SOS supporters in Washington State should keep an eye out for SOS action alerts next week - offering an important opportunity to show support for salmon and orca and healthy habitats to your state legislators during the Legislative session and support Governor Inslee’s 2023 budget requests to secure critical community investments needed to replace the services of the lower Snake River dams on a timeline that will work for endangered salmon and steelhead.

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 3. American Fisheries Society statement re: the Snake River salmon and dams

AFSThis month, the American Fisheries Society (AFS), the highly respected professional organization representing more than 7,500 fisheries scientists and resource managers from around the world, released a new statement highlighting the need for lower Snake River dam removal in order to protect imperiled wild salmon and steelhead populations from extinction.

The key findings are as follows:

“When the body of scientific evidence is considered [...], it is clear that breaching the four lower Snake River dams is necessary to (1) substantially improve the probability of recovering these cultural and ecological keystone species to healthy and harvestable populations and (2) safeguard those fishes from extinction.”

The growing pile of scientific studies consistently underscores the importance - and necessity - of removing the four lower Snake River dams as the best and likely only option for recovering for endangered anadromous fish species in the Snake River Basin. In addition to the many studies, rivers like the Elwha, Kennebec and Penobscot, provide inspiring and irrefutable real-world evidence to the power of restoring healthy, resilient, freely-flowing rivers in order to protect native fish populations from extinction and to restore them to abundance!

Salmon.Sockeye.Underwater © Neil Ever OsborneIn a significant and related development last fall, the Biden Administration's National Oceanic and Atmospheric Administration (NOAA) released its groundbreaking assessment based on an exhaustive review of the best available science, on what's required to protect/recover Columbia Basin salmon and steelhead populations. The NOAA report offered a comprehensive suite of actions paramount for rebuilding imperiled fish populations. It identified restoring the lower Snake River through dam removal as one of three 'centerpiece actions' that 'will provide the greatest potential to make progress towards healthy and harvestable abundances.'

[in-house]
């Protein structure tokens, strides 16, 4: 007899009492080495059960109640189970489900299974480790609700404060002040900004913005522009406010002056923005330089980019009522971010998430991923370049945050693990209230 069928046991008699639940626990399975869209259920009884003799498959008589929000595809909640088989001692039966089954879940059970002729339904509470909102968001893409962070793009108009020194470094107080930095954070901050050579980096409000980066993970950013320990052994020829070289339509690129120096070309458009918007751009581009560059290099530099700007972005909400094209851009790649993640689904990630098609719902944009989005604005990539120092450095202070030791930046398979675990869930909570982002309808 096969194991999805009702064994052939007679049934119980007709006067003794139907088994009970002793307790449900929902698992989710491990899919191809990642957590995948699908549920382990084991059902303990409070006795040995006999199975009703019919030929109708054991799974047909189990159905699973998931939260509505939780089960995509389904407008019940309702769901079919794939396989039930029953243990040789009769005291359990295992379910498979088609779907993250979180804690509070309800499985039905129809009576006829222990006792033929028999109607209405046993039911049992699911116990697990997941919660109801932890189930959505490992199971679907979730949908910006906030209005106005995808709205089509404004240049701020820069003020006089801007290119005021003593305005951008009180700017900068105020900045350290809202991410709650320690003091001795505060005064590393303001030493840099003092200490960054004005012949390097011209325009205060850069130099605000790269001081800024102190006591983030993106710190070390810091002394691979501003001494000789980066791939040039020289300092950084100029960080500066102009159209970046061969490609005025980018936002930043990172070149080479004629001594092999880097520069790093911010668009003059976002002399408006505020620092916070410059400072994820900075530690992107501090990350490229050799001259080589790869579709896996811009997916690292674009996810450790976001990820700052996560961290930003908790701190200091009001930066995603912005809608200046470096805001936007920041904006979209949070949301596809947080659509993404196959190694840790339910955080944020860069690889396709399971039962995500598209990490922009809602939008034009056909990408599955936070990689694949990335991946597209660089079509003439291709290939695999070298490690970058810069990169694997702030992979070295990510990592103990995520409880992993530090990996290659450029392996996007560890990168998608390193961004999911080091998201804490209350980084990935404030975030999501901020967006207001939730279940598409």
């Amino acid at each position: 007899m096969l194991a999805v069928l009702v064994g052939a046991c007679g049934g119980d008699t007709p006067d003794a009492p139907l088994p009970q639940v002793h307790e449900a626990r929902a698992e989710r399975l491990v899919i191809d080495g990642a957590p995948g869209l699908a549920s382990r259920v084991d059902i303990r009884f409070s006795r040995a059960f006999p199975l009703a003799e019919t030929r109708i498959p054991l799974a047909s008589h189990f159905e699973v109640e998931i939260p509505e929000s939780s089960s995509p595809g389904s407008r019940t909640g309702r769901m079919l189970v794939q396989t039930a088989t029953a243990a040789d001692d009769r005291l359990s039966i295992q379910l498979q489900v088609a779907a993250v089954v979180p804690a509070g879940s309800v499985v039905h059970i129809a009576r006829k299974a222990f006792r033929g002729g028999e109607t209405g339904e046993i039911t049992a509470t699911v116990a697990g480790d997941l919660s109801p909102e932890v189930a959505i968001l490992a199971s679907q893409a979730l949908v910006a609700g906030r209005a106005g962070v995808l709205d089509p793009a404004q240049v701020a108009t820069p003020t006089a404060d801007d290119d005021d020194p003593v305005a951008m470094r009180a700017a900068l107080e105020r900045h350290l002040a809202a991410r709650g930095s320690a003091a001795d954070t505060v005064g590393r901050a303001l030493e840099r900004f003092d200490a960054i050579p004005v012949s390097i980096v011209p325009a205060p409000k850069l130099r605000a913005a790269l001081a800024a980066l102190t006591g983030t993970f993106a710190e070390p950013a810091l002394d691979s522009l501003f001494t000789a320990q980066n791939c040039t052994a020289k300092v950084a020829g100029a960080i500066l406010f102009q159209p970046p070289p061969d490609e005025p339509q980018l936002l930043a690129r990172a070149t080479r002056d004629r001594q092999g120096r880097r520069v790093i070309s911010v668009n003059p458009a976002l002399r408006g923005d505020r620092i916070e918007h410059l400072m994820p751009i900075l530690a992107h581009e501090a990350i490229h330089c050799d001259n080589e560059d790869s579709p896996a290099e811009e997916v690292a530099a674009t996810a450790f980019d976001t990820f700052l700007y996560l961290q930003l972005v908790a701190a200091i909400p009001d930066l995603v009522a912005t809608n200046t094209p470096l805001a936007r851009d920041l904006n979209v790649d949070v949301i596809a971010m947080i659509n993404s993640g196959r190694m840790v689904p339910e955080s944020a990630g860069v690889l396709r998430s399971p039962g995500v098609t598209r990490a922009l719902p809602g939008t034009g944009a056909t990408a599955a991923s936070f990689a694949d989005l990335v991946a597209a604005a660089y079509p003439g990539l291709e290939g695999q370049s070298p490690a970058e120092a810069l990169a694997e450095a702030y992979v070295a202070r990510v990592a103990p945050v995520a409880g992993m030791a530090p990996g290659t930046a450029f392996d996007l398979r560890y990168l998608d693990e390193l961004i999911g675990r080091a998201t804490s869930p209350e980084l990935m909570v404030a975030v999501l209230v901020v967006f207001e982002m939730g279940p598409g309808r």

The science today is clear and unequivocal: restoring a freely-flowing lower Snake River is a cornerstone of any scientifically-credible salmon recovery strategy for the Pacific Northwest.

The AFS report states, “If Snake River basin salmon and steelhead are to be saved, then policymakers and stakeholders at all levels will need to implement appropriate processes and funding provisions to breach the four dams on the lower Snake River, as well as implement all necessary habitat rehabilitation.”

Read AFS' statement in full here: ‘Statement of the American Fisheries Society (AFS) and the Western Division AFS (WDAFS) About the Need to Breach the Four Dams on the Lower Snake River.’

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 4. The Biden Administration hosts Tribal Nations Summit

President Biden, Vice President Harris, Secretary Haaland, and members of the cabinet announced new commitments to “prioritize and respect nation-to-nation relationships” and support Tribal communities at the 2022 White House Tribal Nations Summit on November 30, 2022. President Biden re-launched the White House Tribal Nations Summit to establish a “new era of advancing a way for the federal government to work with Tribal Nations.”

President Joe Biden delivers remarks at the 10th Tribal Nations Wednesday, November 30, 2022 at the U.S. Department of the Interior in Washington, D.C.  (Official White House Photo by Adam Schultz)“Today, I’m announcing even more critical actions that are the result of a meaningful and deliberate consultation process with [Tribes]. Today, I signed a new presidential memorandum that improves consultation between the federal government and Tribal Nations based on key principles. Consultation has to be a two-way, nation-to-nation exchange of information,” stated President Biden.

The memorandum on uniform standards requires all federal agencies on how Tribal consultations are conducted. “These standards respond to input received from Tribal Nations regarding Tribal consultation and ensure more consistency in how agencies initiate, provide notice for, conduct, record, and report on Tribal consultations. The memorandum will require annual training regarding Tribal consultation for federal employees who work with Tribal Nations or on policies with Tribal implications.”

Other new actions included, “new best-practices report to integrate Tribal Treaty and Reserved Rights into agency decision-making process; implementing Tribal co-management and co-stewardship of Federal Lands and Waters with federal agencies;” and “ a new Indigenous Knowledge guidance for federal agencies to recognize and include Indigenous Knowledge in federal research, policy, and decision-making.”